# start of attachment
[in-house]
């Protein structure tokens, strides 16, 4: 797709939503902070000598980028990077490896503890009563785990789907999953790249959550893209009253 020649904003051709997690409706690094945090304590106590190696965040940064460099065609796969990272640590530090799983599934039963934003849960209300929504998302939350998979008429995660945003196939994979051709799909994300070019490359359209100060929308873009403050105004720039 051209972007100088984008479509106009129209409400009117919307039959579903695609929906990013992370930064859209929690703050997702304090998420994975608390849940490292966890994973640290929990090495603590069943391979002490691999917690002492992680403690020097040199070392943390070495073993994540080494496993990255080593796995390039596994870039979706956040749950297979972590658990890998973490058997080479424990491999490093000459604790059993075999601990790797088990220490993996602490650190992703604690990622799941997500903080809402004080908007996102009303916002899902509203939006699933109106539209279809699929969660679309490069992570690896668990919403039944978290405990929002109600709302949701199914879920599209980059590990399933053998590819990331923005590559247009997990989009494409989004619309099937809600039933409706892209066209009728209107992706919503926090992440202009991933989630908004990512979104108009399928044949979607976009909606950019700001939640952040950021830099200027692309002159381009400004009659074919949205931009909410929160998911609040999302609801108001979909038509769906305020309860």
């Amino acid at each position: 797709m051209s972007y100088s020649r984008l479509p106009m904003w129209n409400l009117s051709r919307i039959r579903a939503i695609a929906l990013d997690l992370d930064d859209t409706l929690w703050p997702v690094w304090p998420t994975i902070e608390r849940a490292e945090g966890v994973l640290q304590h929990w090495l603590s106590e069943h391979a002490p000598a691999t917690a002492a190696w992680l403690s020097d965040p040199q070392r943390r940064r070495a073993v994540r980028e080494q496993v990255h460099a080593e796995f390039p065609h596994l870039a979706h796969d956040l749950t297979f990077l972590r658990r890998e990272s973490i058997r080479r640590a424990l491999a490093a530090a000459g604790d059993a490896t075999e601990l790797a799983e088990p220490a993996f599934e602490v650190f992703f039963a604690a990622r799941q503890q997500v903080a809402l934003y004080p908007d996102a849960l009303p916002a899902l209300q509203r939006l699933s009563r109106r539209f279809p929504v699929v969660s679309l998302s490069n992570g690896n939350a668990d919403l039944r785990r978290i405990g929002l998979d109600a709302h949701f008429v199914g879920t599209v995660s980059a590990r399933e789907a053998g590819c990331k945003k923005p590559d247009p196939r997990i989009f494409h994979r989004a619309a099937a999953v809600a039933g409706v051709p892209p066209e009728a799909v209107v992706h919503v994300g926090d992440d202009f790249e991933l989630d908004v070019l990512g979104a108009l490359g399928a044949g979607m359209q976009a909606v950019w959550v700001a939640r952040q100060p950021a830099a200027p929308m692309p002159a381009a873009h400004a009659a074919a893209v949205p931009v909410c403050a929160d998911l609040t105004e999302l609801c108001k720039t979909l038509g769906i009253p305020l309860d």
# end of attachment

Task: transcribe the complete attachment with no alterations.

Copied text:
[in-house]
């Protein structure tokens, strides 16, 4: 797709939503902070000598980028990077490896503890009563785990789907999953790249959550893209009253 020649904003051709997690409706690094945090304590106590190696965040940064460099065609796969990272640590530090799983599934039963934003849960209300929504998302939350998979008429995660945003196939994979051709799909994300070019490359359209100060929308873009403050105004720039 051209972007100088984008479509106009129209409400009117919307039959579903695609929906990013992370930064859209929690703050997702304090998420994975608390849940490292966890994973640290929990090495603590069943391979002490691999917690002492992680403690020097040199070392943390070495073993994540080494496993990255080593796995390039596994870039979706956040749950297979972590658990890998973490058997080479424990491999490093000459604790059993075999601990790797088990220490993996602490650190992703604690990622799941997500903080809402004080908007996102009303916002899902509203939006699933109106539209279809699929969660679309490069992570690896668990919403039944978290405990929002109600709302949701199914879920599209980059590990399933053998590819990331923005590559247009997990989009494409989004619309099937809600039933409706892209066209009728209107992706919503926090992440202009991933989630908004990512979104108009399928044949979607976009909606950019700001939640952040950021830099200027692309002159381009400004009659074919949205931009909410929160998911609040999302609801108001979909038509769906305020309860």
């Amino acid at each position: 797709m051209s972007y100088s020649r984008l479509p106009m904003w129209n409400l009117s051709r919307i039959r579903a939503i695609a929906l990013d997690l992370d930064d859209t409706l929690w703050p997702v690094w304090p998420t994975i902070e608390r849940a490292e945090g966890v994973l640290q304590h929990w090495l603590s106590e069943h391979a002490p000598a691999t917690a002492a190696w992680l403690s020097d965040p040199q070392r943390r940064r070495a073993v994540r980028e080494q496993v990255h460099a080593e796995f390039p065609h596994l870039a979706h796969d956040l749950t297979f990077l972590r658990r890998e990272s973490i058997r080479r640590a424990l491999a490093a530090a000459g604790d059993a490896t075999e601990l790797a799983e088990p220490a993996f599934e602490v650190f992703f039963a604690a990622r799941q503890q997500v903080a809402l934003y004080p908007d996102a849960l009303p916002a899902l209300q509203r939006l699933s009563r109106r539209f279809p929504v699929v969660s679309l998302s490069n992570g690896n939350a668990d919403l039944r785990r978290i405990g929002l998979d109600a709302h949701f008429v199914g879920t599209v995660s980059a590990r399933e789907a053998g590819c990331k945003k923005p590559d247009p196939r997990i989009f494409h994979r989004a619309a099937a999953v809600a039933g409706v051709p892209p066209e009728a799909v209107v992706h919503v994300g926090d992440d202009f790249e991933l989630d908004v070019l990512g979104a108009l490359g399928a044949g979607m359209q976009a909606v950019w959550v700001a939640r952040q100060p950021a830099a200027p929308m692309p002159a381009a873009h400004a009659a074919a893209v949205p931009v909410c403050a929160d998911l609040t105004e999302l609801c108001k720039t979909l038509g769906i009253p305020l309860d």